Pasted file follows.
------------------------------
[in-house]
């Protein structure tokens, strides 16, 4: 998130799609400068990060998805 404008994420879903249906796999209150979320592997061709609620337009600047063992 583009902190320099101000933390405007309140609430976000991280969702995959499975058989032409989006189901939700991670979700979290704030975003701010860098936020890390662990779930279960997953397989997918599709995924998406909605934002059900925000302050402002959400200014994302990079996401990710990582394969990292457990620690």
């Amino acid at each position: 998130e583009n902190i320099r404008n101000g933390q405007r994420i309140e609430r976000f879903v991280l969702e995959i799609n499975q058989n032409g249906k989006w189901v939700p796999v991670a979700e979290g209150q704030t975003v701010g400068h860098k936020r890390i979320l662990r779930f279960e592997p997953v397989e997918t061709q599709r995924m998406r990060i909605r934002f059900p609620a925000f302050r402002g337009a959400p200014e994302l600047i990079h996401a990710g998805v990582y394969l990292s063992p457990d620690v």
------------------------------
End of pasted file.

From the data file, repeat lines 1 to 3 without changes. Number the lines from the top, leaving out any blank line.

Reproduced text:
[in-house]
């Protein structure tokens, strides 16, 4: 998130799609400068990060998805 404008994420879903249906796999209150979320592997061709609620337009600047063992 583009902190320099101000933390405007309140609430976000991280969702995959499975058989032409989006189901939700991670979700979290704030975003701010860098936020890390662990779930279960997953397989997918599709995924998406909605934002059900925000302050402002959400200014994302990079996401990710990582394969990292457990620690």
């Amino acid at each position: 998130e583009n902190i320099r404008n101000g933390q405007r994420i309140e609430r976000f879903v991280l969702e995959i799609n499975q058989n032409g249906k989006w189901v939700p796999v991670a979700e979290g209150q704030t975003v701010g400068h860098k936020r890390i979320l662990r779930f279960e592997p997953v397989e997918t061709q599709r995924m998406r990060i909605r934002f059900p609620a925000f302050r402002g337009a959400p200014e994302l600047i990079h996401a990710g998805v990582y394969l990292s063992p457990d620690v």